The long queue and rains did not stop University of the Philippines (UP) Diliman students, faculty and alumni from flocking to Beach House last Monday and Tuesday. It could have been, after all, the last time that they would enjoy the canteen’s famous barbecue.
They weren’t just there for the barbecue, though. They were there to say goodbye to almost three decades of memories, and friendships built over a simple meal.
A few members of the UP Pre-Medical Honor Society, who are Beach House regulars, said that even though their tambayan is a bit far from the canteen, they don’t mind making the trip because they really enjoy the food.
Added Angeline Alagao, who is taking her master’s in Physics: “Aside from the barbecue, my favorite is the ensaladang talong.”
For Political Science graduate Jan Robert Go, Beach House was his go-to place to eat with friends from his department.
“What people fail to understand, especially those who aren’t from here—‘Ano ba ’yan, canteen lang naman ’yan eh,’ that’s the usual mindset—is that Beach House was a part of our youth,” said Carla Bautista, a Communication Research graduate and the person behind the Facebook page Huwag Isara ang Beach House Naming Mahal.
“Beach House was where the friendship between me and my closest college buddies flourished. We all have the same taste when it comes to food—especially when it is pork barbecue!”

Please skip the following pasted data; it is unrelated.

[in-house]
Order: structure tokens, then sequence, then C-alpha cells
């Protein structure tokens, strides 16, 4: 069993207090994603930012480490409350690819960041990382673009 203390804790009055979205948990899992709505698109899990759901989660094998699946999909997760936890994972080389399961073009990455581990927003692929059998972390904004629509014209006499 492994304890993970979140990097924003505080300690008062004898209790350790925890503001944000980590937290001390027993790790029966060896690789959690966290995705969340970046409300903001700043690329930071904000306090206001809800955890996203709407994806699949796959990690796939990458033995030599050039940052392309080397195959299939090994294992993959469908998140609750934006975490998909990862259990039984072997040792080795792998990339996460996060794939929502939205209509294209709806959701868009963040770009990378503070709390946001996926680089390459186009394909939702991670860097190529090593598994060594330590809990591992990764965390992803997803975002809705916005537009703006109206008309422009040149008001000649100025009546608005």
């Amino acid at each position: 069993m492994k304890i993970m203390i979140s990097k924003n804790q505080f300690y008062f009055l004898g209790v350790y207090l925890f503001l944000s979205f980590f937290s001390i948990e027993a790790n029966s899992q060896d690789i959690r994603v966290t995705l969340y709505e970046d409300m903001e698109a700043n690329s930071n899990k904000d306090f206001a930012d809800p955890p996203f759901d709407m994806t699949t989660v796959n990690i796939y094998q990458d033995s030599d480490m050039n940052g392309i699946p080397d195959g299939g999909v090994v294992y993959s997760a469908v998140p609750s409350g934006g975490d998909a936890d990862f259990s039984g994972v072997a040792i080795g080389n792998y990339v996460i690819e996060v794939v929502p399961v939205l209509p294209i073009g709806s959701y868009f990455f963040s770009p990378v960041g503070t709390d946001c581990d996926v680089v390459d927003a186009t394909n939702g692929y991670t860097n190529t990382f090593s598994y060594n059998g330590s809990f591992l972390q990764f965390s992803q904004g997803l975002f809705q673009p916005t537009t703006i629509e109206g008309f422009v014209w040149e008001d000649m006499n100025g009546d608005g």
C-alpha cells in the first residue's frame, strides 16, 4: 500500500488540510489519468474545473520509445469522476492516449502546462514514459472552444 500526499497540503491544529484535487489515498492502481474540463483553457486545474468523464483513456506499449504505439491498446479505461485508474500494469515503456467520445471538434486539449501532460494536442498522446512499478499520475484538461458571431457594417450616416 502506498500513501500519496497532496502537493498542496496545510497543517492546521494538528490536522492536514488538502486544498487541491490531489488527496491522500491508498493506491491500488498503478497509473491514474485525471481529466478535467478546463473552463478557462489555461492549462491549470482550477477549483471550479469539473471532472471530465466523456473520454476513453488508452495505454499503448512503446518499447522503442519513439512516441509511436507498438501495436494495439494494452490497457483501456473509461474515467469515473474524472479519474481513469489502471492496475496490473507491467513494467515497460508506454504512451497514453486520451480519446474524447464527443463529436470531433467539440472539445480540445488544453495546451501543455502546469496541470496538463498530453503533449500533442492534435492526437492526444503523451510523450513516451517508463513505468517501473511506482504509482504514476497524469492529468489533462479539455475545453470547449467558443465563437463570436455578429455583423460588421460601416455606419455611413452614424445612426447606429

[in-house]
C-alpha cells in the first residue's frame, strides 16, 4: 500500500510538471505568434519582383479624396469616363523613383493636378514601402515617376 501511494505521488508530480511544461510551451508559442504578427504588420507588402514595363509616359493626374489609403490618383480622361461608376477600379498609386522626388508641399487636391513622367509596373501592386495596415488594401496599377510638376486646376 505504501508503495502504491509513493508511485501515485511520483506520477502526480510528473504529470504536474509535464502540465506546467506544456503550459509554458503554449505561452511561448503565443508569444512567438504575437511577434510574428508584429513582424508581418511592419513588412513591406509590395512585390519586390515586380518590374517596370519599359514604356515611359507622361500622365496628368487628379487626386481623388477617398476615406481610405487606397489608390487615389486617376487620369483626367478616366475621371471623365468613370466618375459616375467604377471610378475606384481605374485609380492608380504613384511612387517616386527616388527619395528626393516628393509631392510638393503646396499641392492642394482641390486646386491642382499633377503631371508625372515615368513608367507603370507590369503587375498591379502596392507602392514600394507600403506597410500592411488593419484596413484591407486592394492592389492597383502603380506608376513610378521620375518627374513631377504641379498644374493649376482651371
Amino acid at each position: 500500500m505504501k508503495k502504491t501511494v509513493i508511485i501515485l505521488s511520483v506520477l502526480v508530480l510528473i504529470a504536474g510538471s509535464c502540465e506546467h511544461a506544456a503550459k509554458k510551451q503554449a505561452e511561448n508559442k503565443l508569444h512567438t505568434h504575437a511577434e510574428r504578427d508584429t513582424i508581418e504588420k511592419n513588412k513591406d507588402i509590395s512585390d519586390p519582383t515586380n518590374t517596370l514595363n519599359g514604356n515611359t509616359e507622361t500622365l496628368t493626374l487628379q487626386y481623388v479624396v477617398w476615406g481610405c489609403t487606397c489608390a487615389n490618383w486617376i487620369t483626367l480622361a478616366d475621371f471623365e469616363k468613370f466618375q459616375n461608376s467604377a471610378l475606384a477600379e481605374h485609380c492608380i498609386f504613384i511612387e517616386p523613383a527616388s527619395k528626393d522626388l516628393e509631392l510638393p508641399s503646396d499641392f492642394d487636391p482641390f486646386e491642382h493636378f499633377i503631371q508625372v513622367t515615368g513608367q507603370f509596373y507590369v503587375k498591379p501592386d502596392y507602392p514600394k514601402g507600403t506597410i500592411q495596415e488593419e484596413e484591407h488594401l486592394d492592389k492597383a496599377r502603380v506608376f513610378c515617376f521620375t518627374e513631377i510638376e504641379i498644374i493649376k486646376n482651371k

said Pilar Pinga-Cruz, a Broadcast Communication graduate. “I once invited my office mates to eat at Beach House. I was really hoping to bring my two children there to eat, too.”
Beach House closed its doors on Wednesday, July 9, after a long legal battle with the university’s administration about the canteen’s location. They have been evicted from their spot beside the Main Library, right on the edge of the Sunken Garden, because of a nearby open drainage, which the UP admin says poses a health risk to the canteen’s customers.
However, most members of the UP community feel that this is not reason enough to close their beloved barbecue place.
“Okay naman ’yung pagkain, mura; wala namang nagkakasakit. So, why shut it down?” said Bautista.
Bautista started the Facebook page early this year to appeal to the university to change their decision. It even features a short video about Beach House’s history and its significance to the UP community. The page has now over 3,000 likes.
Petitions, both on paper and online, have also been circulated, collecting over 5,000 signatures.
Beach House’s owner Tessie Feliciano is even willing to have the open drainage fixed, said Bautista, but the university’s decision is final. As of press time, they have written another letter to the administration, requesting an extension to stay in their current location, but there has been no feedback so far.